The idea that land and mobile phones would evolve from being business tools to indispensable parts of relating to our friends and loved ones was not obvious at first to many people. Likewise, early photographers probably didn't see how personally taking pictures (as opposed to having professionals create them) would become such an integral part of life.
As an engineer, I often looked at photography in terms of creating the most realistic or aesthetically pleasing images. The unevenly lit and poorly composed photos created by everyday people appeared to me to be somehow lacking, yet they surprisingly seemed of great value to those people. Why take a poor picture when you could buy a professional image of the same scene? It seems related to how our mundane conversations on cell phones should pale in comparison to the professional fare on commercial radio, but instead we pay for the mundane and usually don't for the professional (which needs advertising to survive financially). This essay addresses the evolution of my thoughts on that.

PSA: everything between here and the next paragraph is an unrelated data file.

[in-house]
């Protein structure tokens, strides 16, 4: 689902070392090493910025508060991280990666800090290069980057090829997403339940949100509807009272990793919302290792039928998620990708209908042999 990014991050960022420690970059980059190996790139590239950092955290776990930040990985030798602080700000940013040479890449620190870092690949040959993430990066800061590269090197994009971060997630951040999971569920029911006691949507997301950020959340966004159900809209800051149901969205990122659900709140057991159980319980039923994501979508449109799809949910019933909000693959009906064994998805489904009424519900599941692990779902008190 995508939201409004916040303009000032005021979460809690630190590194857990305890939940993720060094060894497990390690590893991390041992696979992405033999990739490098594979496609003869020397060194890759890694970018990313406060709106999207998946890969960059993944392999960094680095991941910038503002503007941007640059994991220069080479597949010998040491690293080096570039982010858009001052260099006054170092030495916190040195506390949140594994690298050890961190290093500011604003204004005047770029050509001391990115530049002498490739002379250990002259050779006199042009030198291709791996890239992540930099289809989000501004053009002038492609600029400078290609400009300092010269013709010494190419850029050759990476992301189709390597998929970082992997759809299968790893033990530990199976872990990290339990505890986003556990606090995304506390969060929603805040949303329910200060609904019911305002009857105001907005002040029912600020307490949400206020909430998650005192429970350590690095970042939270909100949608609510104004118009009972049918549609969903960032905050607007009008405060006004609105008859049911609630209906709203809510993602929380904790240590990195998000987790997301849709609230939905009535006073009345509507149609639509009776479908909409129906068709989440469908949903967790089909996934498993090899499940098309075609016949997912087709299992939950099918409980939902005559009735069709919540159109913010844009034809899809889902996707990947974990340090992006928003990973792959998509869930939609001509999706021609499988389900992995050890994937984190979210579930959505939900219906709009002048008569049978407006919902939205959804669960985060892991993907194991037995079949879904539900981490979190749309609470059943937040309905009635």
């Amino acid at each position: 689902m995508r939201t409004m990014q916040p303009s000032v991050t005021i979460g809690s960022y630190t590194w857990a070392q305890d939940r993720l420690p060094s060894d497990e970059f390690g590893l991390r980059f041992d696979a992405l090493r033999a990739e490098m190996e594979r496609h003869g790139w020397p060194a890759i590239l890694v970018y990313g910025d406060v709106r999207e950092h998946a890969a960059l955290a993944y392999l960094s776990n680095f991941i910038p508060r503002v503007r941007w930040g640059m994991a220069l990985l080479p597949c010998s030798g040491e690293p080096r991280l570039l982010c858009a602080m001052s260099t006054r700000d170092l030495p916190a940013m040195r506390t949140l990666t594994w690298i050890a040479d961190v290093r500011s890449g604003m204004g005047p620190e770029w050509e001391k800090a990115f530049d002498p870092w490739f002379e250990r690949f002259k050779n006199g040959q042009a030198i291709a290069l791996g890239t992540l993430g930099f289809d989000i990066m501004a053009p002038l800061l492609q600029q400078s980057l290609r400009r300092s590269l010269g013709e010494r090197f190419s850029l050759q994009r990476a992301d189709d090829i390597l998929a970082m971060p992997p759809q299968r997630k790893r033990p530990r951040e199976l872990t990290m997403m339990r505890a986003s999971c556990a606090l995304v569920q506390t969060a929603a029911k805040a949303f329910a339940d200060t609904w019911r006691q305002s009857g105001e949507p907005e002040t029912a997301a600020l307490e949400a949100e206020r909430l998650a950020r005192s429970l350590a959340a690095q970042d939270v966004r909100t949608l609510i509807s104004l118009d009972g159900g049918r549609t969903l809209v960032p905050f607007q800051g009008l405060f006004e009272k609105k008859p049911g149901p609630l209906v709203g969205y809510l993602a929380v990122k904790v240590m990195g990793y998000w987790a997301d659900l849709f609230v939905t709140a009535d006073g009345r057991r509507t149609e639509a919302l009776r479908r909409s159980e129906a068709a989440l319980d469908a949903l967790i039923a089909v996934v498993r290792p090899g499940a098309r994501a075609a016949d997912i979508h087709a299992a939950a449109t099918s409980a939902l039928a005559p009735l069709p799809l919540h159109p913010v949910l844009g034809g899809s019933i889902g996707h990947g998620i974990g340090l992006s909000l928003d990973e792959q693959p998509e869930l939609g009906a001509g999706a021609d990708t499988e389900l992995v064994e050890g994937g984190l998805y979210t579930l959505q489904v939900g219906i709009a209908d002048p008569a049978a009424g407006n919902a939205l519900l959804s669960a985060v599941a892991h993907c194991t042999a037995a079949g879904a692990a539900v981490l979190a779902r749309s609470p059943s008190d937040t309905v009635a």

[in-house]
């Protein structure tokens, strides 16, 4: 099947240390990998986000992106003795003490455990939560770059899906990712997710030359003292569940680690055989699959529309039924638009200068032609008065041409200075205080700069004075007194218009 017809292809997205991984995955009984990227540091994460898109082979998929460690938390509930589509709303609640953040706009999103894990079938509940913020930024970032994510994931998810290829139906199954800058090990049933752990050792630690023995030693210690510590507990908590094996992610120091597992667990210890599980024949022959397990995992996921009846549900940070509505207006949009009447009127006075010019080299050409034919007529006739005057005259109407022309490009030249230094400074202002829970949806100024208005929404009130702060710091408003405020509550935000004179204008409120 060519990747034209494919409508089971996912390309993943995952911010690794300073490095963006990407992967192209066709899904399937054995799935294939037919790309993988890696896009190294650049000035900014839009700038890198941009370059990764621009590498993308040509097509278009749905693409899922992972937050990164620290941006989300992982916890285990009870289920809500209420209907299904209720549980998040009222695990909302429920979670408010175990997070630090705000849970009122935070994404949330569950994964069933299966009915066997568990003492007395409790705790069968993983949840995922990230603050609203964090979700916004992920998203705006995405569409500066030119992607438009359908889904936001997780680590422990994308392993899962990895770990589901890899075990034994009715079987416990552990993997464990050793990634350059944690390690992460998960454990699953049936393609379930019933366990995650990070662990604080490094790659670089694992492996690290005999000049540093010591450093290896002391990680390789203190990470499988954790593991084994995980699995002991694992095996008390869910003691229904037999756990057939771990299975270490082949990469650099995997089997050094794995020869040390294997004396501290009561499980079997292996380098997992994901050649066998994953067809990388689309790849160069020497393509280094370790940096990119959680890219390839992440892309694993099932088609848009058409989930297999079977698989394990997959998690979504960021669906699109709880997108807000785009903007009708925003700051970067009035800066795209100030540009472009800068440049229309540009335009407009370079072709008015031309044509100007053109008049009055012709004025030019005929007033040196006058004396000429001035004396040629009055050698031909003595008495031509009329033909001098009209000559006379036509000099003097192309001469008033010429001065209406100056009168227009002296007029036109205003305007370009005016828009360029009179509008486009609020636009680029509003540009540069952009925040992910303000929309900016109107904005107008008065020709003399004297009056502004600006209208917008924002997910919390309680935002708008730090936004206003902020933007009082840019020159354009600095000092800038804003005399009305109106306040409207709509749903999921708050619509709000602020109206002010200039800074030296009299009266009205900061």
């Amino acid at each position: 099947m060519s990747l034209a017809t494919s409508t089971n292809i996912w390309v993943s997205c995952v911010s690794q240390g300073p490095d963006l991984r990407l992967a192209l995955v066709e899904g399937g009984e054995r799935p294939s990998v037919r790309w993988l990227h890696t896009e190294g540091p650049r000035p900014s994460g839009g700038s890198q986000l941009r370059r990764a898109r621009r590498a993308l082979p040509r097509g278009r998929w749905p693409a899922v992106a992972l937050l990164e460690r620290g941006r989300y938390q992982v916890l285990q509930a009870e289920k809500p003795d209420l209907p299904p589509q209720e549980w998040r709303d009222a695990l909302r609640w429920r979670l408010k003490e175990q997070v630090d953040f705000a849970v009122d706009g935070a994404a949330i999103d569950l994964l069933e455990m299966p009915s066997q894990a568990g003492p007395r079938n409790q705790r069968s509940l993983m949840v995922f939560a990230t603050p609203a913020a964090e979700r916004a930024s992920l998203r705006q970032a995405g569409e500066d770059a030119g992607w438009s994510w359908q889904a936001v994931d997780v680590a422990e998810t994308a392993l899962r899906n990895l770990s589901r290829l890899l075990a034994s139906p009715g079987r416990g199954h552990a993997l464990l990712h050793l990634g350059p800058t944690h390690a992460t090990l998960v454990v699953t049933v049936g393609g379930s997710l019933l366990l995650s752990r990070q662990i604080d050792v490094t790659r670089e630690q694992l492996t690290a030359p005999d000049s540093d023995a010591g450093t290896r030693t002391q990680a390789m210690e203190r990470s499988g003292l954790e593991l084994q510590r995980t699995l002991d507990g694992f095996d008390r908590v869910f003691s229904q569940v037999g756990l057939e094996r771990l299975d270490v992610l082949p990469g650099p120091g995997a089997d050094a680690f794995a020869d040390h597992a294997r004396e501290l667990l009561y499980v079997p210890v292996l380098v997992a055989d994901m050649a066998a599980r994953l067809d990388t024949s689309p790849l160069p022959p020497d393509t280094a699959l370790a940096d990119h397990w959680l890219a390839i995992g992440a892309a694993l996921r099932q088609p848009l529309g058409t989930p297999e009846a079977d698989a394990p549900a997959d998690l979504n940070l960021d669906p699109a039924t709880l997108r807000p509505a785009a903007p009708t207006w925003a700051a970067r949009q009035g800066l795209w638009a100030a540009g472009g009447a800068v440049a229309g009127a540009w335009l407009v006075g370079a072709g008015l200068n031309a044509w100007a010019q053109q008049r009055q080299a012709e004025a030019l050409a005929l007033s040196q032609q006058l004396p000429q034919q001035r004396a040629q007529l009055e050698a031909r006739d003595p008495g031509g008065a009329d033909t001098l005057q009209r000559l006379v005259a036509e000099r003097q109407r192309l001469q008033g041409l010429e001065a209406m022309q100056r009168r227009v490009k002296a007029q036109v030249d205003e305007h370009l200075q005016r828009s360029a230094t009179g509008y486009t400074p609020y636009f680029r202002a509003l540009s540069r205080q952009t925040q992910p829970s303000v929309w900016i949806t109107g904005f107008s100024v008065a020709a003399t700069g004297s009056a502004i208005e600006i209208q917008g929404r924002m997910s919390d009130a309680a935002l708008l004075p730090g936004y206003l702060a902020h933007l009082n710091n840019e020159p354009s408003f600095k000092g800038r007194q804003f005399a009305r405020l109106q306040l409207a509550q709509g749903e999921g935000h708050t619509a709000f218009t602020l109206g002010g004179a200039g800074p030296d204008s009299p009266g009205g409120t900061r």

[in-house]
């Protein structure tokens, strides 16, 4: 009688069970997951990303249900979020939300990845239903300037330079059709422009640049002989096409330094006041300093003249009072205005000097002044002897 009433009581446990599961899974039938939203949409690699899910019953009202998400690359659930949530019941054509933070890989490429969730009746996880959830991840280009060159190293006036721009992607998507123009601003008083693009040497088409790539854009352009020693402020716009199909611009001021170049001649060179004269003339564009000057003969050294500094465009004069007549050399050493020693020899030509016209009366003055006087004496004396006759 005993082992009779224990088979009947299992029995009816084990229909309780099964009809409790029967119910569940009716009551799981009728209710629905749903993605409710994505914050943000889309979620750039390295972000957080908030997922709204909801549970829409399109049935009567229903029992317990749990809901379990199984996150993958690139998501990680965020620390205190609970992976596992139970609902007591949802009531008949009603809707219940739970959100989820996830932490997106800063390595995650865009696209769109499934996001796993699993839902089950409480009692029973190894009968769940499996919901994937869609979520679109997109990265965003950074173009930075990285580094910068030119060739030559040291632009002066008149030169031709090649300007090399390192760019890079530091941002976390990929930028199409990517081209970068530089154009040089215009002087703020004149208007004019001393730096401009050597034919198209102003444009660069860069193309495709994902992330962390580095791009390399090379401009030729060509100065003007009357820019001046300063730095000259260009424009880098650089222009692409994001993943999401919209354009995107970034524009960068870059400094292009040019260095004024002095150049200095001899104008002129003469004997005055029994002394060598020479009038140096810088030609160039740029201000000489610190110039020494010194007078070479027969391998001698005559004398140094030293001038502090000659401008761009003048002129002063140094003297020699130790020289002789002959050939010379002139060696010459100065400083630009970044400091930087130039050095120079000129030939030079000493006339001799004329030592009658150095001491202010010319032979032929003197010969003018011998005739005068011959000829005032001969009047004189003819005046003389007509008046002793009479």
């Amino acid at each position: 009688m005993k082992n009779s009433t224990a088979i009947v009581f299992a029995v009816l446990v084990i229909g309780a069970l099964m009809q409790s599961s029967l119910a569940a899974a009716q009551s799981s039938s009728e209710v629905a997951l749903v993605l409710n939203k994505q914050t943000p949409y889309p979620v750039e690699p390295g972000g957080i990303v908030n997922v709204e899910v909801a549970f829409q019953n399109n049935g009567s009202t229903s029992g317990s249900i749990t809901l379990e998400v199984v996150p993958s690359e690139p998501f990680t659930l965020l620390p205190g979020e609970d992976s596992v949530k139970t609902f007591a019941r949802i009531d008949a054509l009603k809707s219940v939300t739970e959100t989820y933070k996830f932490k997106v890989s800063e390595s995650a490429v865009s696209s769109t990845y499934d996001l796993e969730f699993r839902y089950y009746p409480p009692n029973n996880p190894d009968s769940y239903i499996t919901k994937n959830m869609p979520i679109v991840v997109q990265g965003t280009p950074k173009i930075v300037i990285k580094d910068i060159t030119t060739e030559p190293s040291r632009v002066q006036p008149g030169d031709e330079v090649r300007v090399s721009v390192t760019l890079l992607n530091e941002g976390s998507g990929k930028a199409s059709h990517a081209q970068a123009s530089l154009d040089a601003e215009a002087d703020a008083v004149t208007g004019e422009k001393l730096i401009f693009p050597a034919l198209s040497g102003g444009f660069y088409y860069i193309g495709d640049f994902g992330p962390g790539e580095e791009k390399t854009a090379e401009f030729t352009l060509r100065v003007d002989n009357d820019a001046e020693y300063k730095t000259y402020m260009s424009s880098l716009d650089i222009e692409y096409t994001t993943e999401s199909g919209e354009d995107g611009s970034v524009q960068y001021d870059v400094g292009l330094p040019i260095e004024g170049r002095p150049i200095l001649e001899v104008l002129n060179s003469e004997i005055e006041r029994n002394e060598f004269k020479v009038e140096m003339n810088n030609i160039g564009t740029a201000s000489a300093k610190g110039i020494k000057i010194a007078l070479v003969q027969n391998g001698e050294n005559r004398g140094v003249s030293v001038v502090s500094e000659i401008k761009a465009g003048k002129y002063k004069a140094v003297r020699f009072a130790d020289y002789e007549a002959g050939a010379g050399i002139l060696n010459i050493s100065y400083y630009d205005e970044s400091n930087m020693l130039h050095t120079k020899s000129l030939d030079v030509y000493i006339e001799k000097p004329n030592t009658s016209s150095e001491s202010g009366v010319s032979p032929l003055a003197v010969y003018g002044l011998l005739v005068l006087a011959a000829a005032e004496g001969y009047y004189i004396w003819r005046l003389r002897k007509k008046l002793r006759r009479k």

OUR PHOTOS AS AN EDITED RECORD OF OUR LIVES
With the advent of digital cameras and personal web sites, I've returned to my childhood hobby of amateur photography. Writing about different types of pictures for my Web Photo Journals web site got me thinking more about the psychological aspects of our relationship with personal photography. Pictures ...